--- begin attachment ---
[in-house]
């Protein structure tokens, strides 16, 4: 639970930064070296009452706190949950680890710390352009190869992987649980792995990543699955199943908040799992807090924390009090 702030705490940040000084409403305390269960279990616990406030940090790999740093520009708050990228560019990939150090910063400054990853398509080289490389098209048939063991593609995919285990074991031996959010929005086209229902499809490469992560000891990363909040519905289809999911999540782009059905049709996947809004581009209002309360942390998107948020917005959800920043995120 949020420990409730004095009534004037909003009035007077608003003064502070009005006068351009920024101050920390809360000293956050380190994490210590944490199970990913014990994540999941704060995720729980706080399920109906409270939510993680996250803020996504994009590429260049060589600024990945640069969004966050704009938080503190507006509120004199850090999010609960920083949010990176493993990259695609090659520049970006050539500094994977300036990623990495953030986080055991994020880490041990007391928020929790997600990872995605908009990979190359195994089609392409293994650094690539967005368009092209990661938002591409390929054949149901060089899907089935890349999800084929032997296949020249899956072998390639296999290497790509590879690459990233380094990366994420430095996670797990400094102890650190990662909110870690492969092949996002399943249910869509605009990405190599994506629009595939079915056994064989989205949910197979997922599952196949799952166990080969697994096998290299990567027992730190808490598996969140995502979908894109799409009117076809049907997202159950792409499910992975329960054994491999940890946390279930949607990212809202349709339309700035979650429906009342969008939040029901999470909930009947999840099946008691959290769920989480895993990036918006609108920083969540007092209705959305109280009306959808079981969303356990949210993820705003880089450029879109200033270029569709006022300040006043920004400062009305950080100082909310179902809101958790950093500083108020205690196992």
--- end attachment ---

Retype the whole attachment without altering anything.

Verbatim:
[in-house]
């Protein structure tokens, strides 16, 4: 639970930064070296009452706190949950680890710390352009190869992987649980792995990543699955199943908040799992807090924390009090 702030705490940040000084409403305390269960279990616990406030940090790999740093520009708050990228560019990939150090910063400054990853398509080289490389098209048939063991593609995919285990074991031996959010929005086209229902499809490469992560000891990363909040519905289809999911999540782009059905049709996947809004581009209002309360942390998107948020917005959800920043995120 949020420990409730004095009534004037909003009035007077608003003064502070009005006068351009920024101050920390809360000293956050380190994490210590944490199970990913014990994540999941704060995720729980706080399920109906409270939510993680996250803020996504994009590429260049060589600024990945640069969004966050704009938080503190507006509120004199850090999010609960920083949010990176493993990259695609090659520049970006050539500094994977300036990623990495953030986080055991994020880490041990007391928020929790997600990872995605908009990979190359195994089609392409293994650094690539967005368009092209990661938002591409390929054949149901060089899907089935890349999800084929032997296949020249899956072998390639296999290497790509590879690459990233380094990366994420430095996670797990400094102890650190990662909110870690492969092949996002399943249910869509605009990405190599994506629009595939079915056994064989989205949910197979997922599952196949799952166990080969697994096998290299990567027992730190808490598996969140995502979908894109799409009117076809049907997202159950792409499910992975329960054994491999940890946390279930949607990212809202349709339309700035979650429906009342969008939040029901999470909930009947999840099946008691959290769920989480895993990036918006609108920083969540007092209705959305109280009306959808079981969303356990949210993820705003880089450029879109200033270029569709006022300040006043920004400062009305950080100082909310179902809101958790950093500083108020205690196992």